(I wish this was my photo, but it's from http://mayo.personcounty.net Remember, if I had had my camera I wouldn't have seen the bird.)
Yesterday I headed to the Greenwich Nature Center in Connecticut for a presentation by David Allen Sibley (International Migratory Bird Day). We got there early so as to get some birding in beforehand. Birds were somewhat scarce for migration, but we did find a few ovenbirds, and a pocket of thrushes. There were many wood thrushes, a few veerys, two of which stayed still very close to us for a few minutes. I found one thrush that was different, and narrowed it down to gray-cheeked or bicknell's thrush. Hermit thrush was eliminated by the lack of the reddish tail, and Swainson's by the lack of spectacles. Either Gray-Cheecked or Bicknell's would have been life birds, but it was impossible to tell without hearing it. Gray-Cheeked would be more common, but a Bicknell's could be passing through too. I would have to leave that bird unidentified.
I did not see much more until we were almost back to the center, when I saw a yellowish warbler flying away by the main lake. We relocated it and I could immediately see what it was-- a Prothonotary Warbler. It had a brilliant golden head and chest, a greenish-yellow back, blue-gray wings, and a strikingly long bill. It stayed in one spot for close study, and then flew a short distance and stayed in one place again, giving us great and lengthy views, before flying away to the other side of the lake. It was one of only two warblers we saw.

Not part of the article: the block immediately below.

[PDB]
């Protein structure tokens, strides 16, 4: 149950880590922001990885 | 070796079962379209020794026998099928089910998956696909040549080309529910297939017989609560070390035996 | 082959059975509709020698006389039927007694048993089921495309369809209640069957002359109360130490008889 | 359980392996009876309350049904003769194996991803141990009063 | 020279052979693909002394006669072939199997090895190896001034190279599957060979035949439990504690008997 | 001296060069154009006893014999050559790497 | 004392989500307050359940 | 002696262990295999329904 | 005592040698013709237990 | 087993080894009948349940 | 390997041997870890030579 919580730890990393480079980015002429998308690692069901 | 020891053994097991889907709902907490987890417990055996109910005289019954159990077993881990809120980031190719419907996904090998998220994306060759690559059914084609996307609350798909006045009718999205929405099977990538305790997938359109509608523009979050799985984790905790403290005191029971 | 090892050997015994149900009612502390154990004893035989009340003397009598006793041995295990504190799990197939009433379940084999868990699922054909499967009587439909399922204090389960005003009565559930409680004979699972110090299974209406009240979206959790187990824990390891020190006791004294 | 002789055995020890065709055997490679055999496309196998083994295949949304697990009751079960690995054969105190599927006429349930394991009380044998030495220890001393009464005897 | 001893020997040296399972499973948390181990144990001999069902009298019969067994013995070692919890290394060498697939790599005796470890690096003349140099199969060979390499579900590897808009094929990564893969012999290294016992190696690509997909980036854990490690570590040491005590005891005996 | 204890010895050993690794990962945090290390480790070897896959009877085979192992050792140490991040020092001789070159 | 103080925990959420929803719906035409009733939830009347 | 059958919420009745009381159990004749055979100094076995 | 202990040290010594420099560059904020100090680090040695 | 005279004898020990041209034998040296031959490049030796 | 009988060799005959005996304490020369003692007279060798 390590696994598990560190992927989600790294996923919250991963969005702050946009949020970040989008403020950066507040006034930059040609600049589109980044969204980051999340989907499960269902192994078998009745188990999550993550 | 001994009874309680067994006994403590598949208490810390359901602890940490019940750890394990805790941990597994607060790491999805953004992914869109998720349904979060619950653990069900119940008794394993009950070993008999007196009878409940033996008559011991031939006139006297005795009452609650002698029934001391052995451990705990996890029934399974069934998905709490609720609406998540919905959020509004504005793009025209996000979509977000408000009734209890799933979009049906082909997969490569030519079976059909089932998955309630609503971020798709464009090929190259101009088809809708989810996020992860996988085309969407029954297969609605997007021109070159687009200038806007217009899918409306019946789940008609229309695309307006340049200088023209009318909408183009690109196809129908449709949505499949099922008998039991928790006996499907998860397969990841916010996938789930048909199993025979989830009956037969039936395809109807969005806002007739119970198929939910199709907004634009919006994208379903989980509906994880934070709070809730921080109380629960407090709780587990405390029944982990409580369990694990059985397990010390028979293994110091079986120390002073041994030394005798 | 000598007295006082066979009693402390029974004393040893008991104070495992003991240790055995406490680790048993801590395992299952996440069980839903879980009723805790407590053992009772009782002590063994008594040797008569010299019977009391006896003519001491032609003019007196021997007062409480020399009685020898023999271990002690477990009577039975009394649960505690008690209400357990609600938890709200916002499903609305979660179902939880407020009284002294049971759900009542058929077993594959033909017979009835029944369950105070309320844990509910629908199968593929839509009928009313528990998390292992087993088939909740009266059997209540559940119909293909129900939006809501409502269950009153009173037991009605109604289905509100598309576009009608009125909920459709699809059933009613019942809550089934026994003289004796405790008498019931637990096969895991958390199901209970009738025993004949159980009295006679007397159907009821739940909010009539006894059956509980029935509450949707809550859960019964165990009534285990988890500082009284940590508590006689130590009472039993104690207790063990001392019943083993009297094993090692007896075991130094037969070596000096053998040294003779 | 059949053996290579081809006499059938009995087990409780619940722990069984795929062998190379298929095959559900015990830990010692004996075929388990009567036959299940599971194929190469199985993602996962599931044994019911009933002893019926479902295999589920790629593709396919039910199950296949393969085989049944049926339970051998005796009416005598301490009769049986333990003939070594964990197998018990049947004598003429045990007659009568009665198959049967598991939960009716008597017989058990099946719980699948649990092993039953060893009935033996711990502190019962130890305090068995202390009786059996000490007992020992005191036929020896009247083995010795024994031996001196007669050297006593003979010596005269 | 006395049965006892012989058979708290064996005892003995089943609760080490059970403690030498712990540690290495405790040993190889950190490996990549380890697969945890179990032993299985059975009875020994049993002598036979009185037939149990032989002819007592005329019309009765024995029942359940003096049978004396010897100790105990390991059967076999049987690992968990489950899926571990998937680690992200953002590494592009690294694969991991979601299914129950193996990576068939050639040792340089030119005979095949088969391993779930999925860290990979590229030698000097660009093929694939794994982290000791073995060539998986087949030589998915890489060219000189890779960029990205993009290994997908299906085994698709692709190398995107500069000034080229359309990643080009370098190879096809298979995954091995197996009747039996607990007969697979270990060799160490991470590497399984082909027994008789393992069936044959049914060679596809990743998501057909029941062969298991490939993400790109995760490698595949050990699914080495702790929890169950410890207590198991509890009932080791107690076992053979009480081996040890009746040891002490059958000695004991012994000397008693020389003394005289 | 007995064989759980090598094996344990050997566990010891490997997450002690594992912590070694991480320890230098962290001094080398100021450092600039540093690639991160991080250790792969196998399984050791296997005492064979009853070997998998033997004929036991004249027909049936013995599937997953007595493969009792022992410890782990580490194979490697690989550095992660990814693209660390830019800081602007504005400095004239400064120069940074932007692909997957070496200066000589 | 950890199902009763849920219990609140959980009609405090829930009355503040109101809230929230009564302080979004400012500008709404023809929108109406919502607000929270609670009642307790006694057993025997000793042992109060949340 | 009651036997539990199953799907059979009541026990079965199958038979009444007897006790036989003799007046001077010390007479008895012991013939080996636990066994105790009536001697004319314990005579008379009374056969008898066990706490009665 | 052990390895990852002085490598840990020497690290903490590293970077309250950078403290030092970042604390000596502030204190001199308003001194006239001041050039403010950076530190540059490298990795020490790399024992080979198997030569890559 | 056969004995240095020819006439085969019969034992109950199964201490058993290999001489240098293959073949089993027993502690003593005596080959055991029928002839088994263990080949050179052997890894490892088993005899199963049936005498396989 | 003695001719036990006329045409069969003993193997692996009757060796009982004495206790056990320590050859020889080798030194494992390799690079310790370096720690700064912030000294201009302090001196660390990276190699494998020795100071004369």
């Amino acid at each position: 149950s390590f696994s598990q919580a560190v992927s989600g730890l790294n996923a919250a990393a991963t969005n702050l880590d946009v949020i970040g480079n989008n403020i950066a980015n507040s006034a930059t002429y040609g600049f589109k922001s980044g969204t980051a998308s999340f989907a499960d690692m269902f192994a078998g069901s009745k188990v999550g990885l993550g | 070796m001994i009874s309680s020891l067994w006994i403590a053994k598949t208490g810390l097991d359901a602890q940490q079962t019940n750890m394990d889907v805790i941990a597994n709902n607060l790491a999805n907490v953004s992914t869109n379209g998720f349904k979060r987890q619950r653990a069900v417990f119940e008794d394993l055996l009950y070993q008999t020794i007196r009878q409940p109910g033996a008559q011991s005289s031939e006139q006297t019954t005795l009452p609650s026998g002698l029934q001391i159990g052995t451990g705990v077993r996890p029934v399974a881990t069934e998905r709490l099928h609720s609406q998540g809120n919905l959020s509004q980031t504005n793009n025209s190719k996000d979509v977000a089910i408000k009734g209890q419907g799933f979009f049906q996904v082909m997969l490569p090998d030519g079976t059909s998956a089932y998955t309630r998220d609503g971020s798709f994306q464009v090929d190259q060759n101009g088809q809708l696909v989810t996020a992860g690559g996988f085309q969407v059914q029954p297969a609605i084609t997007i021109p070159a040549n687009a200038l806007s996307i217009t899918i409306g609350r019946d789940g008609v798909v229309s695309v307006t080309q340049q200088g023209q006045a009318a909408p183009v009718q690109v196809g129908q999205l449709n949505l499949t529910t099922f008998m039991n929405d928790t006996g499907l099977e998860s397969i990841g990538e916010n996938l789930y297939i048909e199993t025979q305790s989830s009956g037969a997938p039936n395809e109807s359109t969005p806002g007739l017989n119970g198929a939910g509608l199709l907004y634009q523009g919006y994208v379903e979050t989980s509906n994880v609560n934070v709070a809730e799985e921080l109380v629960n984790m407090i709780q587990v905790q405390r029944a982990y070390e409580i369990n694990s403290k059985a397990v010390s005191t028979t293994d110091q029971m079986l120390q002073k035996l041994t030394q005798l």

We excitedly headed back to the reception before the presentation, and talked about the bird to the Audubon person at the center. He said that it was possible, as Prothonotary Warblers are rare but fairly regular overshoots to CT. He than asked another audubon employee who was there, and he said that the bird had indeed been seen earlier that day, which basically confirmed by identification.
I got my Sibley Guide to Birds signed and told Mr. Sibley about the POWA too. Hmm, the first Prothonotary Warbler in over 20 years at Greenwich is on the same day Sibley was there. The birds follow him around! No wonder he's seen so many!
Oh, and the lecture was great too.
The POWA kept my streak of at least one life bird a weekend for the past 3 weeks alive. (WAVI, RUFF, CLRA on the 26th; RBGR, BLWA, NAWA, AMRE, NOWA on the 3rd, and POWA on the 9th.)